The American Antiquarian Society has accepted for inclusion of its collection a copy of my new book Preparing the Way – A Pictorial History for the Hawai‘i Mission Bicentennial 1820-2020. This pictorial history provides an illustrated narrative of the formation and sending of the pioneer Protestant missionary company sent to Hawai‘i from Boston by the American Board of Commissioners for Foreign Missions in 1819.
The American Antiquarian Society library located in Worcester, Massachusetts dates back to the Early Republic days of the United States. The Society describes itself as: “Founded in 1812 by Revolutionary War patriot and printer Isaiah Thomas, the American Antiquarian Society is both a learned society and a major independent research library. The AAS library today houses the largest and most accessible collection of books, pamphlets, broadsides, newspapers, periodicals, music, and graphic arts material printed through 1876 in what is now the United States, as well as manuscripts and a substantial collection of secondary texts, bibliographies, and digital resources and reference works related to all aspects of American history and culture before the twentieth century.”
During a research visit in 2018 I discovered a book with perhaps the first mention of plans for an American Protestant mission to evangelize the Hawaiian Islands. In searching for unknown, obscure details about the Christian History of Hawai‘i, I will often begin with a general term like the key word “Obookiah” and see what publications show up. Through a search for “Samuel Mills” in the digital card catalog available within the AAS library an 1810 book titled A Collection of Letters on Missions turned up. A note within the card catalog notation showed the book was self-published at the Andover Theological Seminary by American Foreign Missions founder Samuel Mills Jr. and Adoniram Judson, who sailed from Salem, Massachusetts in 1812 as the leader of the first foreign Protestant mission sent from the shores of the young United States. In the rear section of the book the Sandwich Islands is mentioned. Henry ‘Ōpūkaha‘ia was in Andover with Samuel Mills at the time of the distribution of the book. One wonders if Henry helped his friend with the packing and shipping of the books, which were sold in advance by subscription to church congregations in New England to promote foreign missions. The book also gave one of the first notices of the formation of the American Board of Commissioners for Foreign Missions, inspired in spring 1810 by a request from Mills, Judson and two other Andover students. That took place at Bradford, Massachusetts, about eight miles north of Andover.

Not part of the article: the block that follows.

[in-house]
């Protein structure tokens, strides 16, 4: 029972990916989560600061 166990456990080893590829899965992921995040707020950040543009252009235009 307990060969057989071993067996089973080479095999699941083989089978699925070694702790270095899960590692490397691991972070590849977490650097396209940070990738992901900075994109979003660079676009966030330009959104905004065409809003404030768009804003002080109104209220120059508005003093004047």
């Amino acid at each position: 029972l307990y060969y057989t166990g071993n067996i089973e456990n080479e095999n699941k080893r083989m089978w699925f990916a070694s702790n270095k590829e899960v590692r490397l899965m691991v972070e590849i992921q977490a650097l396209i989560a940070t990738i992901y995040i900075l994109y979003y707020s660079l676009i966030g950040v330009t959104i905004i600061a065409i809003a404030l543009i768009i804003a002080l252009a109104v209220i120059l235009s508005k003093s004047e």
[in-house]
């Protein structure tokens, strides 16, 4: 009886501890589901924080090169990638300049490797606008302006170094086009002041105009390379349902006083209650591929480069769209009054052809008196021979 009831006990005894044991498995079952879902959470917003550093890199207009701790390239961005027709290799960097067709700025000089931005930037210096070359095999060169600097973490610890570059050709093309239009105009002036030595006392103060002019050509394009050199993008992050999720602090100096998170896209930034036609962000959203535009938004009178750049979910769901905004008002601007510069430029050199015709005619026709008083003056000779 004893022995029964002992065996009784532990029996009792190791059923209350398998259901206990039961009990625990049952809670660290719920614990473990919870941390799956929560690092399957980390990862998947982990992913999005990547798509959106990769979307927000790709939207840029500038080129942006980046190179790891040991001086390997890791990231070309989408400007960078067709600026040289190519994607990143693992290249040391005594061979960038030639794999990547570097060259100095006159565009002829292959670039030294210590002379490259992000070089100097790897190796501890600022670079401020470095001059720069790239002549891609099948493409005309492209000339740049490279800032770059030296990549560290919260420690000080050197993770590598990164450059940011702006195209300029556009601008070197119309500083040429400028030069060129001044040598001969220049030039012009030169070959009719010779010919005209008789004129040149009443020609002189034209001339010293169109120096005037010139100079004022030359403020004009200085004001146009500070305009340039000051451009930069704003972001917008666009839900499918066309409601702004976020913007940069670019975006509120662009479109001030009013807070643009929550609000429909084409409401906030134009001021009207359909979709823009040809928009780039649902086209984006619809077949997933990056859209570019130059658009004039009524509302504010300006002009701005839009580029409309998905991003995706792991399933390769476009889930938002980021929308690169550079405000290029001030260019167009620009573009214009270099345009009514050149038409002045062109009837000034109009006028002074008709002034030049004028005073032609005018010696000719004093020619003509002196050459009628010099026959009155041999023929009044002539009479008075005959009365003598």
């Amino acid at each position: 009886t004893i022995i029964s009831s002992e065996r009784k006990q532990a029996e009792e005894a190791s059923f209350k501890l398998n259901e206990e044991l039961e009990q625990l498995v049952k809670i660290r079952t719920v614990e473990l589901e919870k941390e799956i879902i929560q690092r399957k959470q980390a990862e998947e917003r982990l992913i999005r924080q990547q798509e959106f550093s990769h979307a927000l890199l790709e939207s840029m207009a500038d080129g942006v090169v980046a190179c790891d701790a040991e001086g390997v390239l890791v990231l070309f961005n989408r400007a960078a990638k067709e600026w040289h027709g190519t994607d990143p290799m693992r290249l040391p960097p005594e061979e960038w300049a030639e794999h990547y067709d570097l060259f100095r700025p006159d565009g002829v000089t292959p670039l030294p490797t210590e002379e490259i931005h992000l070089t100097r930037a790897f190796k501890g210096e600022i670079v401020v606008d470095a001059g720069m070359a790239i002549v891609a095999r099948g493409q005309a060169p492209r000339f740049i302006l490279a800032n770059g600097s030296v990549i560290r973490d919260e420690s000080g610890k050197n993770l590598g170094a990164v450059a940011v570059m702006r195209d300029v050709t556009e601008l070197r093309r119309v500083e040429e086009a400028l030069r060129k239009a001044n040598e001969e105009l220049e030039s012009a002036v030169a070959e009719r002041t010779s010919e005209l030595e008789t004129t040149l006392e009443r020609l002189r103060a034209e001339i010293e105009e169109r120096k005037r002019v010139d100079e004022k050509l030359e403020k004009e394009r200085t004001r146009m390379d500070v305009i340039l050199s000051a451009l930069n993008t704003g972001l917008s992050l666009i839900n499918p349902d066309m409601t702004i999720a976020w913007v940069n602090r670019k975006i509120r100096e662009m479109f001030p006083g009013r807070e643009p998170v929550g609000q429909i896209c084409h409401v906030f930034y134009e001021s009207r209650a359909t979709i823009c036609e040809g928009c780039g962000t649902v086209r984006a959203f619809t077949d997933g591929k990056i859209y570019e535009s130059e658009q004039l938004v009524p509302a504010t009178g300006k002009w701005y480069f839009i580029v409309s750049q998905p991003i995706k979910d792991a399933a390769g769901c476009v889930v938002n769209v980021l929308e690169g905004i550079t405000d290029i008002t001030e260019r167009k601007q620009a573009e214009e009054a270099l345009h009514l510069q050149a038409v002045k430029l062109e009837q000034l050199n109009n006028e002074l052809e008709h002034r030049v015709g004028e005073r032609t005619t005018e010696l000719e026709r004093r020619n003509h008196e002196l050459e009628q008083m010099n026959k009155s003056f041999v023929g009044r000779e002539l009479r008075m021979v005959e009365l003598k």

The American Antiquarian Society collection houses rare and newspapers with a Hawai‘i tie. The family of James Hunnewell, an officer aboard the brig the Thaddeus upon which the pioneer company sailed to Hawai‘i, in recent years has donated their collection of Hawaiian language mission press publications. This includes a copy of the first Hawaiian alphabet, struck off the Mission Press in January 1822.
The Rev. Samuel Damon (February 15, 1815 – February 7, 1885) of Hawai‘i joined the American Antiquarian Society in 1869. His ancestor Samuel Damon of Holden, Massachusetts in 1836 donated a corner of the property where the AAS is today located. The Rev. Damon served as the pastor of the American Seaman’s Friend Society chapel in Honolulu from 1841 to 1869 during the height of the American whaling ship era. He founded and published The Friend, a monthly newspaper He was the editor and publisher of The Friend, a monthly newspaper printed in Honolulu. The Friend was an outreach to the thousands of sailors who arrived in Hawai‘i each year during his life in Hawai‘i and included news of ship arrivals and departures and a wide variety of news about the Hawaiian Islands.
“How a Massachusetts Library Became ‘A Hotbed of Hawaiiana’” is the title of a Honolulu Civil Beat article about the Hawai‘i ties to the American Antiquarian Society.